State officials say deer are forced to forage on roadsides, causing approximately 40 deer to collide with cars each year.
"Watching deer is part of what makes Red Top Mountain special and visitors will still be able to see them," said State Park Director Becky Kelley, "However, with a more natural herd size, the deer will be much healthier and have plenty of food to sustain themselves. As a result, we will be able to repair the park's damaged ecosystem."
Interior Doles Out $17 Million for Coastal WetlandsWASHINGTON, DC,
December 10, 2003 (ENS) - The Interior Department will award $17 million in grants to 10 states to conserve, restore and protect coastal wetlands. The grants, which are awarded through the U.S. Fish and Wildlife Service's National Coastal Wetlands Conservation Grant program, provide funding for 20 projects.
"If conservation is going to succeed in the 21st century, it must be a partnership between the American people and the government," said Interior Secretary Gale Norton. "The National Coastal Wetlands Conservation Grant program has a proven track record of working with states, communities and private landowners to ensure our nations natural resources are passed on to future generations. This is the focus of the Administration's environmental policy. "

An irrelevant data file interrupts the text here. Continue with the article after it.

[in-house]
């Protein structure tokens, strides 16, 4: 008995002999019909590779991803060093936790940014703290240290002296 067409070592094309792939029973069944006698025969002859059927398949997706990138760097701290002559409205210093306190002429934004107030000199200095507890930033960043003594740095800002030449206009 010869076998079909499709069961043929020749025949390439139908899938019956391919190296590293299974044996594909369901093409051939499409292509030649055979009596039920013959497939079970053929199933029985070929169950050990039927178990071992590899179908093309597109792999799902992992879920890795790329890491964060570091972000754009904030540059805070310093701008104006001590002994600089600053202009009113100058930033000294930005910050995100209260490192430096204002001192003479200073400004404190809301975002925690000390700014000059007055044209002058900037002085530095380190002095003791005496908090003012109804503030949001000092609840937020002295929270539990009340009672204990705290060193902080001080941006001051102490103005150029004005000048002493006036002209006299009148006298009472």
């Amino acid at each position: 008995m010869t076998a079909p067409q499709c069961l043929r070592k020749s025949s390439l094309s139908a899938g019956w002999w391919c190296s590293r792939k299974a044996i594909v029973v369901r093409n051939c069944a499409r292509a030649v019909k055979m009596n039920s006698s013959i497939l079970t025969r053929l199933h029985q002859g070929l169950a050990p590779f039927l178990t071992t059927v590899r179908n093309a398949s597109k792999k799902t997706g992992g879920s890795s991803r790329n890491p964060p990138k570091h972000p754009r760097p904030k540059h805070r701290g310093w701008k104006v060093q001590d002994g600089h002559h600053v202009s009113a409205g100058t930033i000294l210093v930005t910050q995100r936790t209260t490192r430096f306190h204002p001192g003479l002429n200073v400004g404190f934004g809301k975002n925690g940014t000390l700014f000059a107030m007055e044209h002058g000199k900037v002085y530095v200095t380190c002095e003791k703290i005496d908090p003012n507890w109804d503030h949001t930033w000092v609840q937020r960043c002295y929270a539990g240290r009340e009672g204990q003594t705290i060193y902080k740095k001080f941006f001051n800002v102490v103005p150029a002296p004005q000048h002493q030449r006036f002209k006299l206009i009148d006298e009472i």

The states receiving the grants are: Alabama, Alaska, Connecticut, Florida, Massachusetts, New Jersey, South Carolina, Texas, Virginia and Washington.
The Fish and Wildlife Service makes yearly matching grants to coastal states and U.S. territories for projects involving the acquisition, restoration or enhancement of coastal wetlands for the benefit of wildlife and habitat.
The grants will be supplemented by more than $42 million from state and private partners.
Partners in this year's Coastal Wetlands Conservation Grants projects include state natural resources agencies, Native American tribes and trusts, county and local governments, private landowners, and conservation groups such as Rocky Mountain Elk Foundation, Ducks Unlimited and The Nature Conservancy.
To date, the Service has awarded more than $139 million in grants to 25 states and one U.S. territory under the National Coastal Wetlands Conservation Grant Program.
The federal agency reports that when the 2004 grants projects are complete, they will have protected and restored more than 19,000 acres.
Some 167,000 acres will have been protected or restored since the wetlands grant program began in 1990.
Whooping Cranes Complete Winter MigrationCHASSAHOWITZKA, Florida,